Jersey’s private equity industry traces its history back to the 1980s, when the island established itself as a domicile for private equity funds thanks in part to its proximity and convenient access to London, but also the existence of the Jersey limited partnership, which proved an effective structure through which private equity investments could be made. And once the efficacy of the structure had been demonstrated, other private equity firms were quick to follow.
The advantage of the Jersey partnership was that it did not set a limit on the number of investors in the partnership. The general partner would usually be a Jersey company that provided management of the partnership or fund, as well as corporate governance. Administrators like Kleinwort Benson would administer both the partnership and the general partner, and would usually provide directors for the general partner. The fund was managed and controlled offshore, while the investment advice would come from the private equity house in London.
Once momentum started to develop, other private equity firms also turned to Jersey – or a few miles away to Guernsey – to conduct their business. Today almost all the major UK private equity firms have established structures in the Channel Islands. The natural result of that development was a gradual evolution in the Jersey financial industry from one based on trust business to one dominated by fund services, assisted by a professional infrastructure including the Big Four accounting firms, banks to process transactions, administrators to the funds and lawyers to establish them.
Right from the start Jersey’s private equity industry was not about tax evasion. The partnership structure was transparent for tax purposes so it could accommodate investors based anywhere in the world.
Currently the industry is marking time as the financial industry and the global economy start to recover from the seismic shocks of the past two years. The disappearance of credit brought the leveraged buyout sector to a standstill; in particular large buyouts with a value of GBP1bn or more have almost completely dried up.
At the same time new fundraising has been slow, in part because of the decline in investor confidence, but also because some of the industry’s largest institutional investors such as pension funds have found their allocations to private equity overweight because their holdings in other asset classes have declined in value even further. New managers in particular have found it very difficult to raise assets.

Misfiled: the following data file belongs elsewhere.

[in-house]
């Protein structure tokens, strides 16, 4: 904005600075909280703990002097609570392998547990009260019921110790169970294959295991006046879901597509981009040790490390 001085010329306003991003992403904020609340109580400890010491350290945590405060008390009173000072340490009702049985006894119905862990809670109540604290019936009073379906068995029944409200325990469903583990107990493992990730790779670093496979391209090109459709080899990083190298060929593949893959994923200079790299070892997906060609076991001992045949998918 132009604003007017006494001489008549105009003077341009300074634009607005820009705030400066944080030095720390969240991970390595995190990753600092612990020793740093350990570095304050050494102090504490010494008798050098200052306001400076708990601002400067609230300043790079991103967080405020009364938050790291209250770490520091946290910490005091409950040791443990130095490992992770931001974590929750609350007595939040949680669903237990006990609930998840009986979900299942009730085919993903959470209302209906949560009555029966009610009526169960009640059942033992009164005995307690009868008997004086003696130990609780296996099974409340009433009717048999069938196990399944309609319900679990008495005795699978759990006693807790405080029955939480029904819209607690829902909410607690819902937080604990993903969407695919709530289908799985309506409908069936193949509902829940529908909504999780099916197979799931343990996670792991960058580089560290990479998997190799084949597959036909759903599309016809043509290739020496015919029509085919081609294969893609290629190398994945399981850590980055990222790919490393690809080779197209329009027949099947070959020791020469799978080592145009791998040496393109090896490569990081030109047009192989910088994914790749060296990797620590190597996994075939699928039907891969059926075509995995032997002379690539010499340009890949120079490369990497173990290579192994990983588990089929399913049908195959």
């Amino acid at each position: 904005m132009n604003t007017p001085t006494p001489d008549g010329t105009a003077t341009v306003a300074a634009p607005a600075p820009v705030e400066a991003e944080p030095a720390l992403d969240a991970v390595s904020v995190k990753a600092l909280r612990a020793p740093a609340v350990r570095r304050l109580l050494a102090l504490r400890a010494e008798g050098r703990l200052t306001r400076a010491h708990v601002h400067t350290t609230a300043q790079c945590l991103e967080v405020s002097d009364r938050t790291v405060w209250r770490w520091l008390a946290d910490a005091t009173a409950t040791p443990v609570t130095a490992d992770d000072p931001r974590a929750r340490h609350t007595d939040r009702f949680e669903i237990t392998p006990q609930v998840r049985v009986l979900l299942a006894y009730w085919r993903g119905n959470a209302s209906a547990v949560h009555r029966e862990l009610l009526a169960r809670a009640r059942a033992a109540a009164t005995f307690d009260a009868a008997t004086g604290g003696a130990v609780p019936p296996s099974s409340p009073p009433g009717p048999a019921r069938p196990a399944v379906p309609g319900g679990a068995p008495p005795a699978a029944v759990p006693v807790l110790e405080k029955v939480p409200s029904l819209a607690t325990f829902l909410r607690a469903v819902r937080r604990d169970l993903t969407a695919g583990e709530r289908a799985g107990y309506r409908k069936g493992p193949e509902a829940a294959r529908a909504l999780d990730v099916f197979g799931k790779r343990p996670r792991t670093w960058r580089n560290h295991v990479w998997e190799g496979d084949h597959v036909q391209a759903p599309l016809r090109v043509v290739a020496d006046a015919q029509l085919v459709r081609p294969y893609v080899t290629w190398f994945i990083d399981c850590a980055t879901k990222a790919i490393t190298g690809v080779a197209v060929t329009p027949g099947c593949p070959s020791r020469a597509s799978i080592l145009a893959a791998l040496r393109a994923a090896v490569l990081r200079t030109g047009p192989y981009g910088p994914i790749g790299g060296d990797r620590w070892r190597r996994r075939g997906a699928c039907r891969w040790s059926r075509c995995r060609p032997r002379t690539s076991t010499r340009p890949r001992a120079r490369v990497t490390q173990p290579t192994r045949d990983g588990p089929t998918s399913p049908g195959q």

The shrinking of bank credit has temporarily constrained the growth of an important niche area of the private equity industry, mezzanine funds, which has been a particular specialisation of Kleinwort Benson in the Channel Islands since the emergence of the market around seven years ago. Thanks to its experience in this sector, backed up by specially tailored IT systems, the firm has captured a large share of the market among London based mezzanine fund providers. However, the business is waiting for the resumption in earnest of secured bank debt, which mezzanine finance complements within a leveraged finance structure.
Jersey’s success as a private equity centre has been down to a combination of factors including experience, expertise, infrastructure, regulation and time zone, and they are the best possible assurance that it will continue to thrive as the market rebounds. With investors increasingly seeking the comfort of funds established in well-regulated jurisdiction, the island remains in pole position for the future.
Nigel Strachan is head of business development for the corporate clients department in Jersey with Kleinwort Benson (Channel Islands)